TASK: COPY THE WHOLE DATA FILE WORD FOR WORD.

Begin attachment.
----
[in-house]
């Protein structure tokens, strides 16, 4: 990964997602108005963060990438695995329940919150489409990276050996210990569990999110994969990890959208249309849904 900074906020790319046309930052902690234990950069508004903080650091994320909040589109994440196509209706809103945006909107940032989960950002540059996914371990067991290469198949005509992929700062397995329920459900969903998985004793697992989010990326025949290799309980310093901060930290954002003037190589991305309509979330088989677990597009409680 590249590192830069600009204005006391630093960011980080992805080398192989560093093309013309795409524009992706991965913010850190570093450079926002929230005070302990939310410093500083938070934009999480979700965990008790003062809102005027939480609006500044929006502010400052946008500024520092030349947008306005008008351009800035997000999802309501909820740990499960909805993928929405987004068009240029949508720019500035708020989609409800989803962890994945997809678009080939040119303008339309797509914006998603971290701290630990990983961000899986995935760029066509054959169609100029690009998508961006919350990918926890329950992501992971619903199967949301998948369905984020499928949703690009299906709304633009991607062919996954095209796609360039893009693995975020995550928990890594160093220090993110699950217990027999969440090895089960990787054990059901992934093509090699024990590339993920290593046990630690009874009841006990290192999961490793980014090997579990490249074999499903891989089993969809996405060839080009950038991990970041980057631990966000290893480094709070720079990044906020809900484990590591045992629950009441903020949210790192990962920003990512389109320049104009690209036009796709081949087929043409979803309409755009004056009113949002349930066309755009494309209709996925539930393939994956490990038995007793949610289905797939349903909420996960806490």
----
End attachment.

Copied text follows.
[in-house]
């Protein structure tokens, strides 16, 4: 990964997602108005963060990438695995329940919150489409990276050996210990569990999110994969990890959208249309849904 900074906020790319046309930052902690234990950069508004903080650091994320909040589109994440196509209706809103945006909107940032989960950002540059996914371990067991290469198949005509992929700062397995329920459900969903998985004793697992989010990326025949290799309980310093901060930290954002003037190589991305309509979330088989677990597009409680 590249590192830069600009204005006391630093960011980080992805080398192989560093093309013309795409524009992706991965913010850190570093450079926002929230005070302990939310410093500083938070934009999480979700965990008790003062809102005027939480609006500044929006502010400052946008500024520092030349947008306005008008351009800035997000999802309501909820740990499960909805993928929405987004068009240029949508720019500035708020989609409800989803962890994945997809678009080939040119303008339309797509914006998603971290701290630990990983961000899986995935760029066509054959169609100029690009998508961006919350990918926890329950992501992971619903199967949301998948369905984020499928949703690009299906709304633009991607062919996954095209796609360039893009693995975020995550928990890594160093220090993110699950217990027999969440090895089960990787054990059901992934093509090699024990590339993920290593046990630690009874009841006990290192999961490793980014090997579990490249074999499903891989089993969809996405060839080009950038991990970041980057631990966000290893480094709070720079990044906020809900484990590591045992629950009441903020949210790192990962920003990512389109320049104009690209036009796709081949087929043409979803309409755009004056009113949002349930066309755009494309209709996925539930393939994956490990038995007793949610289905797939349903909420996960806490």